Volunteer Rescue Unit

The Pointe-Claire Volunteer Rescue Unit (PCVRU) is a volunteer organization of professionals that serve the community. They can respond to emergency situations and incidents threatening public health and safety.

2A Victoria Avenue
Pointe-Claire, Québec  H9S 4R3
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The team comprises over 30 members with various roles:

  • First Responder
  • Civil Defender
  • Search and Rescuer
  • Member of the Red Cross Disaster Relief Personnel

Serving the community

The Unit can respond to a range of situations by providing various emergency services:

  • search and rescue for missing persons or people in distress
  • emergency lighting and power in the event of power outages
  • civil defence in the event of natural disaster
  • first aid for injured or ill persons


514-630-1224, rescueunit@pointe-claire.ca


PCVRU Membership Form

PCVRU Membership Form

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The members of the Pointe-Claire Volunteer Rescue Unit

James Lapierre

The Pointe-Claire Volunteer Rescue Unit (PCVRU), has been serving the Pointe-Claire community since 1951—more than 70 years! This volunteer organization supports emergency services and the community when needed, in emergency situations, at major events and in many other contexts.

Comprised of men and women from various backgrounds with a range of skills, the Unit is a strong, versatile team that can handle any situation. We invite you to discover these people, their areas of expertise and their reasons for being involved in the community!

James Lapierre has always been involved in his community. His first involvement was in sports, both professionally and as a volunteer. He played an active role with his children’s sports teams so that he could spend time with them, share their passion and pleasure and build positive relationships with them. During his career, he worked in the aquatic sector for the City of Dollard-des-Ormeaux and as a sports coordinator and sports director for the Special Olympics, where he developed expertise in this area and among people with intellectual disabilities.

In 1990, Mr. Lapierre moved to Pointe-Claire and, the same year, read about the Volunteer Rescue Unit in a newspaper. He and his wife decided to get involved. He has been a member of the Unit ever since, filling almost every role: medical officer, captain, training officer, reservist and is a former director of the Rescue Unit.

When he joined the Unit, he already had extensive lifesaving and first-aid knowledge and techniques under his belt, which he had acquired on the job. In fact, it was this knowledge that made him a good candidate for the organization. For the other areas of expertise required to be a member, the Volunteer Rescue Unit provides training and support so that all of its members can respond to various situations.

Over the last 10 years, James Lapierre transitioned from an active member to a reservist, which meant that he could lend a hand when needed, during major events, but was no longer present on a weekly basis. This allowed him to get involved in other ways and with other groups in the West Island. However, with the onset of the pandemic in 2020, he realized he missed the organization and its camaraderie and felt a need to renew his involvement with the community. He resumed his active membership that summer.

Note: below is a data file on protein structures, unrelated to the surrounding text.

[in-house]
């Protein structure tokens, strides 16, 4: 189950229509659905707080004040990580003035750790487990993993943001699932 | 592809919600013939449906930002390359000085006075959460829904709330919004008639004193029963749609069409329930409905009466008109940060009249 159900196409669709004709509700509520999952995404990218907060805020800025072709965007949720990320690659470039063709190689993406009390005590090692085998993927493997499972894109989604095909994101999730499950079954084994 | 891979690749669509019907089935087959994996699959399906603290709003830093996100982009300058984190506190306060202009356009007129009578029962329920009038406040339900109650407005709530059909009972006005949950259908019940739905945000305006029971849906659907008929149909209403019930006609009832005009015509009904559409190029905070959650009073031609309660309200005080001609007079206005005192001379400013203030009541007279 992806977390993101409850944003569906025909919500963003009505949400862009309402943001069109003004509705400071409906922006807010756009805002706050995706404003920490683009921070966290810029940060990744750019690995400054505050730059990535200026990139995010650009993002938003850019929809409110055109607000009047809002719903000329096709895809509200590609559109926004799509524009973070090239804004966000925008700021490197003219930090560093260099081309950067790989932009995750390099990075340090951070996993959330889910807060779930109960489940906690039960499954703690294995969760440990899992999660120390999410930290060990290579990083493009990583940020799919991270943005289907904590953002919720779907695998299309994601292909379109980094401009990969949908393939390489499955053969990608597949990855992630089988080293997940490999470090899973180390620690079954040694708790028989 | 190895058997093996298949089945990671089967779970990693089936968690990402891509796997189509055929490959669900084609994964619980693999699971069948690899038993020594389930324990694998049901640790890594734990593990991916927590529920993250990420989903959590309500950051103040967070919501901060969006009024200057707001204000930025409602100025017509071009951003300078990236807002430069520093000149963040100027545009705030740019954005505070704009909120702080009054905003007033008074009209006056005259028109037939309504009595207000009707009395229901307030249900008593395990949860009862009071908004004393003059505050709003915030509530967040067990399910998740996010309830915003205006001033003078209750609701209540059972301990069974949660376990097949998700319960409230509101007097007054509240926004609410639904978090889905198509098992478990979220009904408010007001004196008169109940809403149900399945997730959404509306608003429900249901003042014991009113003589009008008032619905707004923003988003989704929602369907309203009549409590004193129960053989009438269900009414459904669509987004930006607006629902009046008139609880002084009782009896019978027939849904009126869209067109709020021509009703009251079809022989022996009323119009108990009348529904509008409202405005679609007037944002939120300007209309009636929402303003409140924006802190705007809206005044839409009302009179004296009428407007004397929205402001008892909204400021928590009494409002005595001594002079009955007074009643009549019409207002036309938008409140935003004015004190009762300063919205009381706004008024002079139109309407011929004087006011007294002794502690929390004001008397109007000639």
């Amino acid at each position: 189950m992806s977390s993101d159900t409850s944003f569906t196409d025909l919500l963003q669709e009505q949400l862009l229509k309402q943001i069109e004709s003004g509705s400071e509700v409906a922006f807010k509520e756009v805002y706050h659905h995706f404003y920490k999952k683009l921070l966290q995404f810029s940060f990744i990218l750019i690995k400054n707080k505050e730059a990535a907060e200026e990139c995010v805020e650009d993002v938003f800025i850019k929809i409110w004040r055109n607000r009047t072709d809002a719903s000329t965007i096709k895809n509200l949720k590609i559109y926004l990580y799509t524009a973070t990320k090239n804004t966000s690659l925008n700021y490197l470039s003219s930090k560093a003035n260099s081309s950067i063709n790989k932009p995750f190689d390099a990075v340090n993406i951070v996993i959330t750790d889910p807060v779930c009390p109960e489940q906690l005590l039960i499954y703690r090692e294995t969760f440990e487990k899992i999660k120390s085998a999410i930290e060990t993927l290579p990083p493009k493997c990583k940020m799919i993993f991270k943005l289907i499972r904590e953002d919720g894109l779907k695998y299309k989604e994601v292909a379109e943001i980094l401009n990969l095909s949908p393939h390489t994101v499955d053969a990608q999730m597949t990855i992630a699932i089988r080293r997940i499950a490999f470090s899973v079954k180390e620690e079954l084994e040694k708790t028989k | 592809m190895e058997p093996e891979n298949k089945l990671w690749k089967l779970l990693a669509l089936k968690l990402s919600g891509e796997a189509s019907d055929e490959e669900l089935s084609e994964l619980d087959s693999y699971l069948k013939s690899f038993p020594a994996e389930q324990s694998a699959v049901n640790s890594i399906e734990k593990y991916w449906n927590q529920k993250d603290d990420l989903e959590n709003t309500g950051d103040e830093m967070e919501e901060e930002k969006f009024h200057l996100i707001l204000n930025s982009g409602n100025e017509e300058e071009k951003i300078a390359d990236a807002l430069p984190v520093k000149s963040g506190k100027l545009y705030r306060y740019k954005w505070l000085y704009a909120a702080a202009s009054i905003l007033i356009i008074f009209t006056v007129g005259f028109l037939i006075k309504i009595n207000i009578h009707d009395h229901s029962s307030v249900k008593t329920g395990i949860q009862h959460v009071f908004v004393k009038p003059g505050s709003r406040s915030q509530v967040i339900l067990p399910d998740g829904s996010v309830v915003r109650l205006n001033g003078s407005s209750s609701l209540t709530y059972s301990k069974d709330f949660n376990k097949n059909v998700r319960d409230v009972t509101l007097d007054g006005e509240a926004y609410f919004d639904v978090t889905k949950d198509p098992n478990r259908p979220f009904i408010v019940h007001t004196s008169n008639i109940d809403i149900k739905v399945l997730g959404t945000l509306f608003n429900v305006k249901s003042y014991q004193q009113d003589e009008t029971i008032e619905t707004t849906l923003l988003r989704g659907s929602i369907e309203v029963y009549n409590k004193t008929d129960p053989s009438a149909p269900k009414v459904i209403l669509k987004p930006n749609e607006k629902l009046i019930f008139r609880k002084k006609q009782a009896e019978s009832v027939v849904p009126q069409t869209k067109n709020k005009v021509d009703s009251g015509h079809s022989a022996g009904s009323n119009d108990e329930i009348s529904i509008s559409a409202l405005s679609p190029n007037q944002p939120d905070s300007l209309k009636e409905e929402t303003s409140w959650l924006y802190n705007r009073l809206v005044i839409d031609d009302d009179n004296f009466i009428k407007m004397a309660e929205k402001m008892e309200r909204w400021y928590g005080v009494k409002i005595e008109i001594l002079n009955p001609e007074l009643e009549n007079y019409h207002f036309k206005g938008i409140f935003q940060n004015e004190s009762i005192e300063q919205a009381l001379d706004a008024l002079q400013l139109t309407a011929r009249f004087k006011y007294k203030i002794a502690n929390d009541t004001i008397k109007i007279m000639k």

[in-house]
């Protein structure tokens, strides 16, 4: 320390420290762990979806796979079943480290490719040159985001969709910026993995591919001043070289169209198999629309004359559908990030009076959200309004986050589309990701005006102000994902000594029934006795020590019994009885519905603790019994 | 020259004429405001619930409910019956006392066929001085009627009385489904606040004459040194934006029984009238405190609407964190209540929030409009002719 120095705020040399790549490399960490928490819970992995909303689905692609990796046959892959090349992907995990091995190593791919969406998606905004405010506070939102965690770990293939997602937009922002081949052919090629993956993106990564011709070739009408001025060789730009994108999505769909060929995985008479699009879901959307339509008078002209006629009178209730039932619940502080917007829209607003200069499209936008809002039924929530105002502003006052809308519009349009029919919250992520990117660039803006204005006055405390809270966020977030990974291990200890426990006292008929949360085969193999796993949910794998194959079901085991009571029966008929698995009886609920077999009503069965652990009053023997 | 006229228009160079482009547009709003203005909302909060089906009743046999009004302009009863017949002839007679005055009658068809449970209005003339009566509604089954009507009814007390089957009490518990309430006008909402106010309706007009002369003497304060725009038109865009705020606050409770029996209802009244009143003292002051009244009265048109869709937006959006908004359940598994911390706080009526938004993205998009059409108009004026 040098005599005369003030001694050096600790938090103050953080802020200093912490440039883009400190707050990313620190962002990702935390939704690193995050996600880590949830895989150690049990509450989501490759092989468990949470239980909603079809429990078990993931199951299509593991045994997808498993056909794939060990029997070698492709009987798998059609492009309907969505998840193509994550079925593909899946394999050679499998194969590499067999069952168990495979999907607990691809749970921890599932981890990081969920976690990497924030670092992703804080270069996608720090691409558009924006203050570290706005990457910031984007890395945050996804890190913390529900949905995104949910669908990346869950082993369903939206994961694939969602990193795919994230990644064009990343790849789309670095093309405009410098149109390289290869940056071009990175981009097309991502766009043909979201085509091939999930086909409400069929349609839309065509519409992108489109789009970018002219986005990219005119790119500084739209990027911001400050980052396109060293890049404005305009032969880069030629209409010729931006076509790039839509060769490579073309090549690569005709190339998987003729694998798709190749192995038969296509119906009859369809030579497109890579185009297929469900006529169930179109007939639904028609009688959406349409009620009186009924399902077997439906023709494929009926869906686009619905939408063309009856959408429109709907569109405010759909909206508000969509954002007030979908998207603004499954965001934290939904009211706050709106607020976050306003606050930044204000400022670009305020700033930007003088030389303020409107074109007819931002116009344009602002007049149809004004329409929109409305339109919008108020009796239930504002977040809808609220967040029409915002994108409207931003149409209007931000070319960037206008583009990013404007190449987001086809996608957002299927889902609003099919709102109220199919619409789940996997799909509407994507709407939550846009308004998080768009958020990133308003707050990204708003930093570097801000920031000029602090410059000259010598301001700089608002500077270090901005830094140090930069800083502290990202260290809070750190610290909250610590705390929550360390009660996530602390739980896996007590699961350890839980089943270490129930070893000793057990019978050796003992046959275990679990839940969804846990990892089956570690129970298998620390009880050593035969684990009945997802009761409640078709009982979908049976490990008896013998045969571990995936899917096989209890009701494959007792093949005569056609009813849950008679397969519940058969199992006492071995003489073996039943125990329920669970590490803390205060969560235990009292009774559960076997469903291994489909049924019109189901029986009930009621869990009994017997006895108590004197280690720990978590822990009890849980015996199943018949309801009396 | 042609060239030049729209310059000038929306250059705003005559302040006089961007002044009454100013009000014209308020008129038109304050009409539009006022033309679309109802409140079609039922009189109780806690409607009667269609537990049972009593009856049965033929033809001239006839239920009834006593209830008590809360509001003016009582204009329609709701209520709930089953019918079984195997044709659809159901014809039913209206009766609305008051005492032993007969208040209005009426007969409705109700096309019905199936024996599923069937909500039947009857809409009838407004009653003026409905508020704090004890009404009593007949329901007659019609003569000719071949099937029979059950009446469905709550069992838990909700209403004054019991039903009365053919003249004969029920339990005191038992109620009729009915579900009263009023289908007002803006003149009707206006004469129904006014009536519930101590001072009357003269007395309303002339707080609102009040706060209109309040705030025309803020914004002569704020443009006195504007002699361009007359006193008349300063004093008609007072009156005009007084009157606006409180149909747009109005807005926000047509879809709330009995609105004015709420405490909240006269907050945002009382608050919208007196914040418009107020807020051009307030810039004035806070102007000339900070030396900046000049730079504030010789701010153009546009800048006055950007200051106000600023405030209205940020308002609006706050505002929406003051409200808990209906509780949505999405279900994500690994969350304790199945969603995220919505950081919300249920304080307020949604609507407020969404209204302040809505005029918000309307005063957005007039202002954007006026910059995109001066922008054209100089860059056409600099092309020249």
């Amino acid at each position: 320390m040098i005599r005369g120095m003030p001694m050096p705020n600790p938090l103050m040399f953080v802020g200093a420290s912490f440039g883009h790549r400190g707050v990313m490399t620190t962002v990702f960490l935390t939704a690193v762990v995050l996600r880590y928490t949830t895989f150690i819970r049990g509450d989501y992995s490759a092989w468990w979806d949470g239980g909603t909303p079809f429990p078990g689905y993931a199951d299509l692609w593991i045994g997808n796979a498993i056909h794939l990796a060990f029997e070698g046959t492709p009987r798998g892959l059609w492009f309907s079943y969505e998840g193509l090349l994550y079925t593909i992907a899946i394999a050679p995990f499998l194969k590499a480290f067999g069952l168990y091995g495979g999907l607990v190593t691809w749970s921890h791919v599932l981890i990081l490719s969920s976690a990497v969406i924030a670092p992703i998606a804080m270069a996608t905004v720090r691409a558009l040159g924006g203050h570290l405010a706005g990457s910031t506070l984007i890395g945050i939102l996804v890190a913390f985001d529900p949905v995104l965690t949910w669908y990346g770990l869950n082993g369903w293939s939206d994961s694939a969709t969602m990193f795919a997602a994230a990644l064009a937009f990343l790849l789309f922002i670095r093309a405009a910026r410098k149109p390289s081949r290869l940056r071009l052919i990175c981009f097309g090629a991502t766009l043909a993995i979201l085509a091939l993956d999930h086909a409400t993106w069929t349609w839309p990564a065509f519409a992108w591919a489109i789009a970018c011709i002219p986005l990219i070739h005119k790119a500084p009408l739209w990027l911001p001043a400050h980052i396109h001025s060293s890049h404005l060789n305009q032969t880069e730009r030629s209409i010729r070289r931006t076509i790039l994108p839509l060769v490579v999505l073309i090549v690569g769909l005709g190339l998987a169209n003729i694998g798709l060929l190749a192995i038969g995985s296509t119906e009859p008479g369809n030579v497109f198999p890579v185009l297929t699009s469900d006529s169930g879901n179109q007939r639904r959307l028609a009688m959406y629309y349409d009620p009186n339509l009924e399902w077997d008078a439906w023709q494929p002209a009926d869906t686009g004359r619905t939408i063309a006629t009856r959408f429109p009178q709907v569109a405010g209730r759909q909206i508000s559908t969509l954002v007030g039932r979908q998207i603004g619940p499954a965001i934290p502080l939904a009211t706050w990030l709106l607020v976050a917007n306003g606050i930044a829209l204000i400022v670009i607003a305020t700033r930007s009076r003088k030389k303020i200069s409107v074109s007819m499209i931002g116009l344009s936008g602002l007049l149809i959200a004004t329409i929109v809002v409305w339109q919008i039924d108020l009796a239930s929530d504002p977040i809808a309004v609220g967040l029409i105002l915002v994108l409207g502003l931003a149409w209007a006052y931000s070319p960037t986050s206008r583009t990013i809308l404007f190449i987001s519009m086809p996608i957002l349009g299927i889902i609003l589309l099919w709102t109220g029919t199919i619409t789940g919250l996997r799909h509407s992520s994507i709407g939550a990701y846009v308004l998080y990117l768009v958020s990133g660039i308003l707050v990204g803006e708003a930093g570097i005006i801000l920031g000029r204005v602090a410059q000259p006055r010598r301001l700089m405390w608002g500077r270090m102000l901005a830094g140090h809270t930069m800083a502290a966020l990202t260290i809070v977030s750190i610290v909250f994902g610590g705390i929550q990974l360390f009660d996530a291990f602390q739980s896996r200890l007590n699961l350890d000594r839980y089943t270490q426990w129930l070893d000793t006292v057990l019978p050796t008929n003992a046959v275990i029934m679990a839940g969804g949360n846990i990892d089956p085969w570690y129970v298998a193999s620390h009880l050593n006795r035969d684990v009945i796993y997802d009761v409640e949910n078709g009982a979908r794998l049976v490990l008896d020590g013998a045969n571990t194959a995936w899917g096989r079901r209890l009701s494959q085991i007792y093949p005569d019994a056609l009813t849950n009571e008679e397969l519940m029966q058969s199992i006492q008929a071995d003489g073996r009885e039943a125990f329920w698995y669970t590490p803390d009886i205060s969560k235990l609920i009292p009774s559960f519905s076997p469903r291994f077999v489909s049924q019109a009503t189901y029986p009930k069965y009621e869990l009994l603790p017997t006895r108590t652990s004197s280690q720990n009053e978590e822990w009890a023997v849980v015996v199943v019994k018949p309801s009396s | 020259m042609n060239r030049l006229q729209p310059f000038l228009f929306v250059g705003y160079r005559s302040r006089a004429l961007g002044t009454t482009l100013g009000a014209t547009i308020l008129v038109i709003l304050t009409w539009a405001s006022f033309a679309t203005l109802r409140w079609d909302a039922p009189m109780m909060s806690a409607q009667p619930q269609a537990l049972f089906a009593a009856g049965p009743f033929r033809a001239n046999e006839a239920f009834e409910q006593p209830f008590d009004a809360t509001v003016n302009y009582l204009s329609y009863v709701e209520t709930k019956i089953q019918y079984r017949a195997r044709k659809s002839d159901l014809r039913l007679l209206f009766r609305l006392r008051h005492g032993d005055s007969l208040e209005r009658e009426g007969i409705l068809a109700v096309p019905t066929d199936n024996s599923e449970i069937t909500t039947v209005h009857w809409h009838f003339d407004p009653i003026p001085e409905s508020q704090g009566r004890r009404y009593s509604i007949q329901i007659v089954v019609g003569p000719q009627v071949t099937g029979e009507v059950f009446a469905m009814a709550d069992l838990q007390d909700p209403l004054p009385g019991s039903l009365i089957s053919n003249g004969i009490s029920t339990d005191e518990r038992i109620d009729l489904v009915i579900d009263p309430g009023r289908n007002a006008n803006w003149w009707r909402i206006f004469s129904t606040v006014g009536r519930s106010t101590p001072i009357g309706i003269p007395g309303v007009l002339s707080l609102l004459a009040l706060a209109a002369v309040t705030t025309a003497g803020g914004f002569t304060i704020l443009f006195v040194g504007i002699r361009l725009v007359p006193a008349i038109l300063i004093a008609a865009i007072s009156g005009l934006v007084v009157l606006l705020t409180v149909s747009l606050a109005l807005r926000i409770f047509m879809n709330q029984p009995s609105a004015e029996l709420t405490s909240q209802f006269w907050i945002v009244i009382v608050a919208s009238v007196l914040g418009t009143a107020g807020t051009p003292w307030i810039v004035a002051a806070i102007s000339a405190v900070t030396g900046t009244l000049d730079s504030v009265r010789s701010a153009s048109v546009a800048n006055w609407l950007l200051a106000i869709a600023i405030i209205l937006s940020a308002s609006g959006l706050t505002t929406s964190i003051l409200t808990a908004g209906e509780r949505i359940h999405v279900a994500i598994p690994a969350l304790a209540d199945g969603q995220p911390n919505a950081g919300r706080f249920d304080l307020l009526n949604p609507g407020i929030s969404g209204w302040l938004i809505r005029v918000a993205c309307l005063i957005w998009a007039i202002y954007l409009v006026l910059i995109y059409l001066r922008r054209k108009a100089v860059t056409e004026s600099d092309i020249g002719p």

Presently responsible for training, Mr. Lapierre coordinates the training plan for members, making sure that the content covers all subjects and that members acquire the expertise needed to respond to a variety of situations. The training is extensive, including medical knowhow, detailed knowledge of the territory, search and rescue, how to use the various tools available, and more.

“While the technology has changed over the past 30 years, knowhow and troubleshooting are still the basis of how we operate,” said Mr. Lapierre, who has seen times change. He says that while some things have changed, others have remained the same! In the past, and still today, people are there to help and get involved. “People need to know how to look at a problem and find a solution, the basic elements don’t change. Yes, we now have Google Maps on our smart phones, but if your phone battery dies, you need to know how to read a map!” he said.

Asked to summarize the Volunteer Rescue Unit in his own words, he said that the organization is there “for problems big and small.” Through its actions, the PCVRU makes a difference in people’s lives and supports them when they are in a difficult situation. Some situations do not require 911 or the Red Cross—that’s when the Unit steps in!

“When I became a member of the PCVRU, I was expecting to put my first-aid and search-and-rescue knowledge to work, to help people in specific situations, like floods. I wasn’t expecting to search for someone who’s gone missing, to mobilize the team, to go out into the field, and to be present for the family,” said James Lapierre. “Our greatest strength is being there for people!”


Support large event

St. Patrick’s Day parade in Montréal

Did you know that, for the past few years, the Pointe-Claire Volunteer Rescue Unit (PCVRU) has provided medical and first responder services during the St. Patrick’s Day parade in Montréal Thanks to their expertise and equipment, the members of the rescue unit are able to support such a large event.

This year, 26 members in 5 patrol teams participated in the parade activities. The team carried out patrols in the Saint-Catherine Street and Union Avenue area to come to the assistance of participants in need. To do its work, the unit deployed its all-terrain vehicle, its six-wheel ambulance and its mobile clinic.